Anti Icing Guidelines

Anti Icing Guidelines

Guidelines for use with Calcium Chloride w/BOOST.

Anti-icing operations should not begin until after the first snow event that requires snow removal operations to be performed. This will provide a “scrubbing” of the road surface allowing oils and other contaminants to be cleaned from the roadway.

Anti-Icing may be done at any time prior to a predicted winter storm event. The products tested and used have remained effective for up to one week. It is not recommended that this or any Mag Chloride (MgCl2) or Calcium Chloride (CaCl2) / Agricultural By-Product be used in a scheduled anti-icing mode. For example, salt brine used for anti-icing bridges and trouble areas have been applied twice weekly in some States. When this is done with MgCl2 or CaCl2, it can accumulate and if no frost or snow events occur, cause an over application situation.

Application Rate – 20 – 30 gallons per lane mile. you may want to start @ 25 g.p.m. to see how it works for you. Do Not go above 30 g.p.m. More in this case is not better.

Bridges for frost application rate 10 -15 g.p.m.

Ramps or stops at intersections. Apply at 15 g.p.m., more may make it slippery. When Anti-Icing off ramps and on ramps, shut off application at the halfway point of ramp. This will not allow equipment to “drizzle” @ stops or double applications on freeways which cause an over application.

DO NOT overlap routes when anti icing. This is done during snow removal operations and can increase your application rate and may cause slippery conditions when anti-icing. Material can track for up to a mile, depending on conditions and pavement type.

DO NOT apply when road surface temps are at 35 degrees and rising. If during an application the surface temps are rising, the operation should stop and then resume when temperatures are below the 35 degree mark. Applications with surface temperatures over 35 degrees may cause slippery conditions.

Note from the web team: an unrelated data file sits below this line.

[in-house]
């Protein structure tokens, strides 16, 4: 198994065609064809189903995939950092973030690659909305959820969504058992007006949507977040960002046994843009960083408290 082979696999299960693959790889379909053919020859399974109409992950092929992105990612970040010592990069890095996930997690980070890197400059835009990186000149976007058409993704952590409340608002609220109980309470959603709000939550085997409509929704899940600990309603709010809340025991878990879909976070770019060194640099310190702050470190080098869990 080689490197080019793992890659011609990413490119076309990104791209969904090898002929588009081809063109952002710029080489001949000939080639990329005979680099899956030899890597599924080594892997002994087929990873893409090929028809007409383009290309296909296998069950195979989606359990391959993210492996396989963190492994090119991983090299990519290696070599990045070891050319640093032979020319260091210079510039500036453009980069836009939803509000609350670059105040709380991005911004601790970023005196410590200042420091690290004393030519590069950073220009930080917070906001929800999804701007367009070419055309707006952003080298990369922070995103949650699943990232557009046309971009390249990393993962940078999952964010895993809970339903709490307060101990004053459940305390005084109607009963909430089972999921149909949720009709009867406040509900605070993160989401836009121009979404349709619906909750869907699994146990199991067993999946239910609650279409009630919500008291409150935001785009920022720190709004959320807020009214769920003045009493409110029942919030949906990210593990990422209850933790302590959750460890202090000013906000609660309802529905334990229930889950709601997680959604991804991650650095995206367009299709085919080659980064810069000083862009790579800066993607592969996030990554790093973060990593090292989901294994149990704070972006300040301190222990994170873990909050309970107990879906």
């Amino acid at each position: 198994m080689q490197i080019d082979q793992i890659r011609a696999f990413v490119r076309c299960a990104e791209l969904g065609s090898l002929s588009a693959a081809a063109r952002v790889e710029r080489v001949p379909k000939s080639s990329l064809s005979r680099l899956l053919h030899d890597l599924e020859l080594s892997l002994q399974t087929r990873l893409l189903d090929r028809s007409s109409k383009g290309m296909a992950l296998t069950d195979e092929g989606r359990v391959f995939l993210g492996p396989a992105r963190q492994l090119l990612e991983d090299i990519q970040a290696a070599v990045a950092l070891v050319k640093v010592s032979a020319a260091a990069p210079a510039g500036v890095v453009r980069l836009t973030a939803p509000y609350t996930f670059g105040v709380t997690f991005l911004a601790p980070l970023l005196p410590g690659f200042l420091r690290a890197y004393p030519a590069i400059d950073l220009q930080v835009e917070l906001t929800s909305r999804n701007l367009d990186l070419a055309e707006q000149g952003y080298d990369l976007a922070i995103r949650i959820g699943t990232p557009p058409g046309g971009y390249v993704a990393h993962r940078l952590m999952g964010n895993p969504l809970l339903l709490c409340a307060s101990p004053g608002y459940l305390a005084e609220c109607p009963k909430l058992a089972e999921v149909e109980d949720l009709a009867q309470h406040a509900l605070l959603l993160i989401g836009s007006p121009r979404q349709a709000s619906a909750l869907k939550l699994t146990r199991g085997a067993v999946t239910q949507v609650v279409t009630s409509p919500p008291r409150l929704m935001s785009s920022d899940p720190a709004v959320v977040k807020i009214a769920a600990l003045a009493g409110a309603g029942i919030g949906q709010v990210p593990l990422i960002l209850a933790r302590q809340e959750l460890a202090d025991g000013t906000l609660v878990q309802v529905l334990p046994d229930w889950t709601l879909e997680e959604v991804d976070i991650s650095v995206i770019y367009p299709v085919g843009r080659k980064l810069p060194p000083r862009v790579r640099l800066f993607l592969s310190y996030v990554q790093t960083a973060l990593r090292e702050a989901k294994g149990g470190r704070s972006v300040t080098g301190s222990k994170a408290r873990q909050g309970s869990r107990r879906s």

Take the wind forecast into account when deciding to apply. If it’s supposed to be windy with drifting, don’t apply. Just like salt it will cause the road become wet.

Note: As stated in the BOOST product data sheet, anti-icing rates can be as low as 15 gals per lane mile. This information is a guideline, All application rates should be tracked and adjusted for your operation. T.A.P.E.R logs are a helpful tool for event tracking.

Application: Spray bars should use ¼” streamer nozzles with a 10” spacing. It is recommended that drop tubes be used for application speeds over 20 mph. For higher speed applications, flaps can be installed around spray bar to help with “misting”.

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About Dave Budd

Vice President of Product Development and Marketing, Great Lakes Chloride, Inc. Serving Michigan, Indiana, Illinois, Ohio and Kentucky. Retired Michigan DOT, October 2010 after 32 years experience in Maintenance/Operations. Specializing in winter operations and liquid de-icers and anti-icers.
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2 Responses to Anti Icing Guidelines

  1. Chris says:

    You’re right about a picture worth a thousand words. What is the product concentration of the beat juice when mixed with brine and what would the re-freeze curve be compared with boost.

    • Dave Budd says:

      Hi Chris, Great question! The Pacific Northwest Snowfighters (PNS) Show in the PNS Experimental Category – Approved Liquid Corrosion Inhibited Products, That Beet Juice (GeoMelt S) mixed at the recommended rate of 25% to a 23% sodium chloride brine, would in effect, dilute the effective percentage of brine to 15%. At the 15%, it is only effective to 22 degrees when you follow the accepted phase diagrams for salt brine. Untreated rock salt works to 6 degrees. I would advise anyone looking to mix Beet Juice with their brine to review the PNS Qualified Products List. You will find that the Beet Juice Product is only listed in the Experimental Category. This does not mean they will automatically be placed in the QPL. There is also a note explaining the dilution factor. BOOST* has been on the QPL for more then six years, with an Freeze Point Depression rating of -60 F. The PNS group is noted as being the Better Business Bureau of Liquid DeIcers, check out their website at the link above.

      I hope this answers your question. Thanks again for reading the Blog. Let me know if I can be of any further assistance.

      DeIceManDave.

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